Hoarder House

Hoarder House

This historic Neoclassical house, referred to as the Jones home, was built circa 1890 for Rebecca Erwin & Madison Jones. Jr., the granddaughter of John Erwin. Erwin, who was a prominent lawyer and politician, built his two-story Greek Revival antebellum home known as Glencairn in 1837 in Greensboro, which is often referred to as the Monticello of the Canebrake. Although the Jones house was constructed roughly 50-60 years later, many similar architectural details of Glencairn can be found inside such as the interior staircase configuration, paneled doors, bullseye trim, and the double-tiered gabled portico.

The original floorplan was four rooms upstairs and four rooms downstairs with a 12-foot-wide hallway down the middle of the house. Originally, the house had no bathrooms or a kitchen. The original kitchen was outdoors some distance from the house and the bathroom was an outhouse. There is a two-story veranda porch across the front, with hand-planed Doric columns on each floor. There is also a full attic.

During the Great Depression, the house went through a renovation, four bathrooms were added, and as well as an indoor kitchen on to the back of the house. The upstairs rooms were reconfigured into apartments to make room for boarders and relatives who had no money. One tenant lived upstairs in the house until she died in the 1950s. The attic space was also converted into an apartment, electricity and a kitchen were added. A staircase was added to the back porch to access the attic apartment. In the 1930s, Rebecca’s daughter, Margaret, fell ill and was admitted to Selma Hospital. After she was discharged she returned to her mother’s home so she could care for her. Once her condition took a turn for the worse, her husband was summoned to her bedside where she ultimately passed away at the young age of 42. Her mother died two years later.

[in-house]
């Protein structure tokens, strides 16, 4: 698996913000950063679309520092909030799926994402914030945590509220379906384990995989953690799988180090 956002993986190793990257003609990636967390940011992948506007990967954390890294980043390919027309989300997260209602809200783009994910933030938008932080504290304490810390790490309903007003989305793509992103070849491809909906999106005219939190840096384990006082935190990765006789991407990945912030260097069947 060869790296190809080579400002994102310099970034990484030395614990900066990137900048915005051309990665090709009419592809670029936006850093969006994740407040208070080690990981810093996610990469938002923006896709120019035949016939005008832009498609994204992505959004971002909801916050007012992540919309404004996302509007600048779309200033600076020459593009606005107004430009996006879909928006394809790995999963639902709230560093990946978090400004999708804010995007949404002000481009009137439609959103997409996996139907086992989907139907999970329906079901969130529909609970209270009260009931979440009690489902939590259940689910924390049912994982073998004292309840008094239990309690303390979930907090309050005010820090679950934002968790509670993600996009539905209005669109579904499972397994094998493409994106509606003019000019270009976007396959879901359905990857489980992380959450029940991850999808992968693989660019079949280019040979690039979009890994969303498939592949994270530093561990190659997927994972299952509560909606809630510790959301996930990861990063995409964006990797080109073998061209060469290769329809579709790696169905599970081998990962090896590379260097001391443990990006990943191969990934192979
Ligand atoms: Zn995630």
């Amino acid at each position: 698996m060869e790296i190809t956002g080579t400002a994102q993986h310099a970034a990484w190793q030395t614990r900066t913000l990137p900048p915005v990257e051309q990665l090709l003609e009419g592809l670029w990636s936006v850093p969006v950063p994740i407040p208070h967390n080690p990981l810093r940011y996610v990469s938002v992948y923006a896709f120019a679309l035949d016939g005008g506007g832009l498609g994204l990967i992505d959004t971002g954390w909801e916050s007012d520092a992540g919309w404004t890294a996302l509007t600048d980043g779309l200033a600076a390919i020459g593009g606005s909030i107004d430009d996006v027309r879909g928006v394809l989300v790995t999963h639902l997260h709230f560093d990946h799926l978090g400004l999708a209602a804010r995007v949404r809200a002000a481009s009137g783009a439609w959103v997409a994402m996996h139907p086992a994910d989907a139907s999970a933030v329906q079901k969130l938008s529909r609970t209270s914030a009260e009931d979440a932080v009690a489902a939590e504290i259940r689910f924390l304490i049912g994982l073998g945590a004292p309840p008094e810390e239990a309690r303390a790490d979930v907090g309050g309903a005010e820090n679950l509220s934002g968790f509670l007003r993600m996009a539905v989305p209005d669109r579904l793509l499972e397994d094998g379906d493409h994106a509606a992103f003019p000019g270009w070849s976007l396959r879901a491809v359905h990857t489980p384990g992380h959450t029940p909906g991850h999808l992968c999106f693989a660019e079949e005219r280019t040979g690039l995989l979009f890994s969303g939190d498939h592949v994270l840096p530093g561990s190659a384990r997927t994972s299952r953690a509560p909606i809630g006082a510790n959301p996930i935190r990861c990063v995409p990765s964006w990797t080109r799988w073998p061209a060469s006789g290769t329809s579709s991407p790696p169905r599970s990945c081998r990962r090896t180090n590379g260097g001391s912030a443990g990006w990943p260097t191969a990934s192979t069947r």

Glencairn
A 19th-century Erwin family photo on the steps of Glencairn. Rebecca Erwin is believed to be sitting on the right, next to the man standing by the column. (Photo courtesy of Glencairn LLC)
Glencairn
Many of the architectural elements of Glencairn carry over to the Jones House.

Hoarder House

Hoarder House

In the late 1980s, a granddaughter of Rebecca Erwin Jones sold the property to a retired anthropologist named Anne who worked as the curator of a local historical site. Before the sale, both parties came to a verbal agreement regarding the restoration of the old Jones home. The Jones family, realizing the scope of work required, gave Anne a large break in the purchase price for the house after she promised to do certain things within specific time frames. As the years began to pass, they realized the house was never going to be restored and felt taken and betrayed, not to mention the pain of watching their family home being allowed to slowly decay. The Jones family was livid. After the death of Rebecca’s granddaughter, the remaining family members decided to no longer live in the area. With a brief mention of her name, a neighbor quickly relives going in the house in the 1990s and spoke of the filth and how much was packed inside the house even then.